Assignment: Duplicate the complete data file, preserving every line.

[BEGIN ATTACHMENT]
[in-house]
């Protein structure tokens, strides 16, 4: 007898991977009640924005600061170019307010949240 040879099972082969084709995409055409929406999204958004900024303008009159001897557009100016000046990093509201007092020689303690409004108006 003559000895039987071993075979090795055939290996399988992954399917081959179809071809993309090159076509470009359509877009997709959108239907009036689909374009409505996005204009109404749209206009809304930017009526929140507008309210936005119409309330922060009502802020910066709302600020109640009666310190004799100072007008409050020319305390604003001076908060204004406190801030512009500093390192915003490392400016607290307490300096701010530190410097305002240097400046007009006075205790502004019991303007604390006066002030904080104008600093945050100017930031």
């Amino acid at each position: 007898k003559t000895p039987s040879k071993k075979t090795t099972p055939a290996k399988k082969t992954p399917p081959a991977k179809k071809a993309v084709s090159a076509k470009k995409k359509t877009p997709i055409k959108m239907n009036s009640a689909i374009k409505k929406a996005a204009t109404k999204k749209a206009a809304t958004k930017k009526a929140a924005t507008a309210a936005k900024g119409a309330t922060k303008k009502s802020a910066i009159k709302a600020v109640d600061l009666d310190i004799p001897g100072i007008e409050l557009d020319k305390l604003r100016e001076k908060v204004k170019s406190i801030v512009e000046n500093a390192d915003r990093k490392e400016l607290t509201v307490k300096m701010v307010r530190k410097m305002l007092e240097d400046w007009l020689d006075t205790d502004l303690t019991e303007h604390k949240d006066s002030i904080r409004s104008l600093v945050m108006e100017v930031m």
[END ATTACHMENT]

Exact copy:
[in-house]
């Protein structure tokens, strides 16, 4: 007898991977009640924005600061170019307010949240 040879099972082969084709995409055409929406999204958004900024303008009159001897557009100016000046990093509201007092020689303690409004108006 003559000895039987071993075979090795055939290996399988992954399917081959179809071809993309090159076509470009359509877009997709959108239907009036689909374009409505996005204009109404749209206009809304930017009526929140507008309210936005119409309330922060009502802020910066709302600020109640009666310190004799100072007008409050020319305390604003001076908060204004406190801030512009500093390192915003490392400016607290307490300096701010530190410097305002240097400046007009006075205790502004019991303007604390006066002030904080104008600093945050100017930031």
């Amino acid at each position: 007898k003559t000895p039987s040879k071993k075979t090795t099972p055939a290996k399988k082969t992954p399917p081959a991977k179809k071809a993309v084709s090159a076509k470009k995409k359509t877009p997709i055409k959108m239907n009036s009640a689909i374009k409505k929406a996005a204009t109404k999204k749209a206009a809304t958004k930017k009526a929140a924005t507008a309210a936005k900024g119409a309330t922060k303008k009502s802020a910066i009159k709302a600020v109640d600061l009666d310190i004799p001897g100072i007008e409050l557009d020319k305390l604003r100016e001076k908060v204004k170019s406190i801030v512009e000046n500093a390192d915003r990093k490392e400016l607290t509201v307490k300096m701010v307010r530190k410097m305002l007092e240097d400046w007009l020689d006075t205790d502004l303690t019991e303007h604390k949240d006066s002030i904080r409004s104008l600093v945050m108006e100017v930031m």